March 28, 2006

Newly militant actors union gains first TV deal

By Steve Gorman

LOS ANGELES (Reuters) - In its first Hollywood labor deal
under a new, more militant leadership, the Screen Actors Guild
on Tuesday reached agreement with producers of cable television
cartoons on sharply increased pay for voice performers.

The tentative pact, raising by 20 percent the payments
actors earn for reruns of their work on basic-cable animated
shows, came after SAG moved a step closer toward a possible
showdown with producers over separate residuals paid for
live-action cable programs.

In a series of membership caucuses during the past week,
SAG's rank and file voted overwhelmingly to authorize union
leaders to call a strike in negotiations over the basic cable
contract covering such shows as "The Shield," "Monk" and

Negotiators for the guild and the industry, represented by
the Alliance of Motion Picture and Television Producers,
resumed face-to-face talks on Tuesday for the first time in
about two weeks.

The strike authorization, which a guild source said was
endorsed by more than 90 percent of those voting, marks the
first such move since a strike vote paved the way for a bitter
six-month walkout against the advertising industry in 2001.

The effort to seek a strike authorization in cable TV talks
was the latest sign of the tougher bargaining stance asserted
by newly installed SAG President Alan Rosenberg and others who
gained control of the union last year.

In a statement posted on SAG's Web site, Rosenberg said he
hoped "to avoid any work interruption in pursuit of (an)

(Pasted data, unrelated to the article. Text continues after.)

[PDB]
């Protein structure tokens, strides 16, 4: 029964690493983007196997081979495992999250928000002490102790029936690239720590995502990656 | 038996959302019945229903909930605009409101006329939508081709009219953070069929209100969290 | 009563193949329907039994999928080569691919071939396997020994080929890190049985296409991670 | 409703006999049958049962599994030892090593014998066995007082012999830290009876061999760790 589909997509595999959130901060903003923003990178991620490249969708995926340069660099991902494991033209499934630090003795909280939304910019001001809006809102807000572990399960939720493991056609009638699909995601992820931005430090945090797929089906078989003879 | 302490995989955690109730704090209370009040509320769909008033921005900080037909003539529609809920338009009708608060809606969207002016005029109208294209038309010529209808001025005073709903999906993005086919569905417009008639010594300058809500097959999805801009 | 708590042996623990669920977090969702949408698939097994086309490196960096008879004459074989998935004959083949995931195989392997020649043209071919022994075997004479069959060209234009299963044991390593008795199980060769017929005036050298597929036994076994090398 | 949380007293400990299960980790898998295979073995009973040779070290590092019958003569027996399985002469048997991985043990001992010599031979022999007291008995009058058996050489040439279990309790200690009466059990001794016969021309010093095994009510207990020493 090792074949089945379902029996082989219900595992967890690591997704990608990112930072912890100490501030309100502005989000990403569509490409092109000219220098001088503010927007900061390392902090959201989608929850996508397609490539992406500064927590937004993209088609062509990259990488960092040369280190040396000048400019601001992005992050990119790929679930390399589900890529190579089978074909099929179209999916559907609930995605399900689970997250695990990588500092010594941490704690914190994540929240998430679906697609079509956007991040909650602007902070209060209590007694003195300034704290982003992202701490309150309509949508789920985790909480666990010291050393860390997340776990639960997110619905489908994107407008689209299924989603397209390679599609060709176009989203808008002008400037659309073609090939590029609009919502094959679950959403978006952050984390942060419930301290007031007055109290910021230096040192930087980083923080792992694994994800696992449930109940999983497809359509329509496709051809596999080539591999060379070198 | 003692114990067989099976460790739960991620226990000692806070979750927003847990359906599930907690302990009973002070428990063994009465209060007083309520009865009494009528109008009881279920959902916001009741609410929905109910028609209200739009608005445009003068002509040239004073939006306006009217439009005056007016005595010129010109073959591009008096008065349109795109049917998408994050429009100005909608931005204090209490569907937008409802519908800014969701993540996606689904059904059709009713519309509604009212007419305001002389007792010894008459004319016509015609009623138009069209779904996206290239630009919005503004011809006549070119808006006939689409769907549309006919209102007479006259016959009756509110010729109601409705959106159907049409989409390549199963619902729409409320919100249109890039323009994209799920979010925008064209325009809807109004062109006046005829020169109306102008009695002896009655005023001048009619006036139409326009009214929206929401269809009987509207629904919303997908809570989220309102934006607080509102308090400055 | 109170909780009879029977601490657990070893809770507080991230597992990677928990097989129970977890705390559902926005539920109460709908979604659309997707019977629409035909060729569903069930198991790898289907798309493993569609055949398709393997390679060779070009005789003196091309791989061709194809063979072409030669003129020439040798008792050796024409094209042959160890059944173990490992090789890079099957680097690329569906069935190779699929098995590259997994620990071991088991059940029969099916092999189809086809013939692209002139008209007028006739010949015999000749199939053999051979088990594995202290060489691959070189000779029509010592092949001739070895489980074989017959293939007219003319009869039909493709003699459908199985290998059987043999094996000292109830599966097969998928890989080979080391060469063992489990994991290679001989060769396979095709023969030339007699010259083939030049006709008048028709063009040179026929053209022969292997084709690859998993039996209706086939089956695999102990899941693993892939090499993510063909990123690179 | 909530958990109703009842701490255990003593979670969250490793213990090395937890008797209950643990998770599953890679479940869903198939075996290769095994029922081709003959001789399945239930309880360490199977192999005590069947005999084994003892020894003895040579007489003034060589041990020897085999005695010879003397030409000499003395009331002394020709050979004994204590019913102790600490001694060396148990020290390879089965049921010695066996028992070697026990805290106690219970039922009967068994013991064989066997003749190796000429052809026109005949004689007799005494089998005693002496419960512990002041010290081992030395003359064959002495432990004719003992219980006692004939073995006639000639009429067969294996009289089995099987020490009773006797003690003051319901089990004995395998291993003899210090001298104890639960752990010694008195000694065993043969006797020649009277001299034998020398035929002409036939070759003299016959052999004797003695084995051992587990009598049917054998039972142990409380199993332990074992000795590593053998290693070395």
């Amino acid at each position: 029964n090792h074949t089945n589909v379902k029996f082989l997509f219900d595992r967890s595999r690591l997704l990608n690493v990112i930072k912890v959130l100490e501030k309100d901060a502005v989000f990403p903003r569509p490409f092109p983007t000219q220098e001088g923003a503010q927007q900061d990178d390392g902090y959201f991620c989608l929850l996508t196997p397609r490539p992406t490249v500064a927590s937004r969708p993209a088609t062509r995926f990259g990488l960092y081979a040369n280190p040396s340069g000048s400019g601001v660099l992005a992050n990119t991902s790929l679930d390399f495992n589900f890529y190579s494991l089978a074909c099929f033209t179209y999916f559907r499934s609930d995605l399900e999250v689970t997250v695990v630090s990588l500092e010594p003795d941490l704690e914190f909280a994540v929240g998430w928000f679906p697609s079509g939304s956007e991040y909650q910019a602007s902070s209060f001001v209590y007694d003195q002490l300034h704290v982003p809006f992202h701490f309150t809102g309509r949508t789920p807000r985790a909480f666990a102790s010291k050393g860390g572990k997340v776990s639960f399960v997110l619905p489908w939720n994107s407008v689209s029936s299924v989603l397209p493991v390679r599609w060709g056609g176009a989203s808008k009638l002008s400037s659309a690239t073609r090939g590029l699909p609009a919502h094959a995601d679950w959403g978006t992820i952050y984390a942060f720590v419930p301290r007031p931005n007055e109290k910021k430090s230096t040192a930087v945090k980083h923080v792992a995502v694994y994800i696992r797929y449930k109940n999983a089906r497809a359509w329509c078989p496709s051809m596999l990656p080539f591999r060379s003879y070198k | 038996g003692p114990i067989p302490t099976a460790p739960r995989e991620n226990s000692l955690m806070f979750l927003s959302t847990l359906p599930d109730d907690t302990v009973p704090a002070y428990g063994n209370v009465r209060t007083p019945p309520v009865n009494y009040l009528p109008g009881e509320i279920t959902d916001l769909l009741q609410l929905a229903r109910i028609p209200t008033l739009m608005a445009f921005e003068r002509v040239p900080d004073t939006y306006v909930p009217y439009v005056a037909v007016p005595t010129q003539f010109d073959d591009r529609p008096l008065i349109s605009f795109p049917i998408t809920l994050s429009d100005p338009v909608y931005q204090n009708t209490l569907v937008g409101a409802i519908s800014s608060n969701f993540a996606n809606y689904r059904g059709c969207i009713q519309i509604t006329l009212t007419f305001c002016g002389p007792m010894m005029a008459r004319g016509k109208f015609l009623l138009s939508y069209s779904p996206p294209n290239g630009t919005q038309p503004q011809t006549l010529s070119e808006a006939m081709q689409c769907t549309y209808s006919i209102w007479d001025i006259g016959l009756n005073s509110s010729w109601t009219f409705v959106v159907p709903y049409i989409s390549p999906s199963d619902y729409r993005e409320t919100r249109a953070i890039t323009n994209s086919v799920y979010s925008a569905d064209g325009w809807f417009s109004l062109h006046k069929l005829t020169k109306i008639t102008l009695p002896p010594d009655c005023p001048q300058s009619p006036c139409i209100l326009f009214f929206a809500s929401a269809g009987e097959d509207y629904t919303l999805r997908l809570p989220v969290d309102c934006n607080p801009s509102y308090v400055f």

equitable deal."

Rosenberg, a TV actor best known for playing mild-mannered
attorneys on "L.A. Law" and "Civil Wars," was elected in
September to succeed former child star Melissa Gilbert, who led
a comparatively moderate rival faction that swept to power in
2001 after the commercials strike.

SAG, the nation's largest actors union, represents roughly
120,000 movie and TV performers ranging from stunt performers
and extras to major stars.

The tentative agreement on the contract governing animated
basic-cable shows like "SpongeBob SquarePants" was the first
deal negotiated under Rosenberg's leadership.

If approved by the guild's national board, the new cable
animation contract will be retroactive to January 1 and run
through June 20, 2008.

But the two sides remained at odds over terms of residuals
-- in this case payments earned for reruns -- under a separate
accord covering nearly 20 live-action series on basic cable.

Shows such as "The Sopranos" and "Huff" are not affected
because they are produced for pay-cable channels like HBO and

Producers have offered SAG residual increases amounting to
14 percent for live-action cable shows, but the union has
demanded higher gains, arguing that the basic cable industry as
a whole has seen its revenues rise by 500 percent since
residual payments for cable were last adjusted 16 years ago.

Industry executives argue that much of that growth has come
from sports channels such as ESPN and reality shows, rather
than live-action series covered under the contract.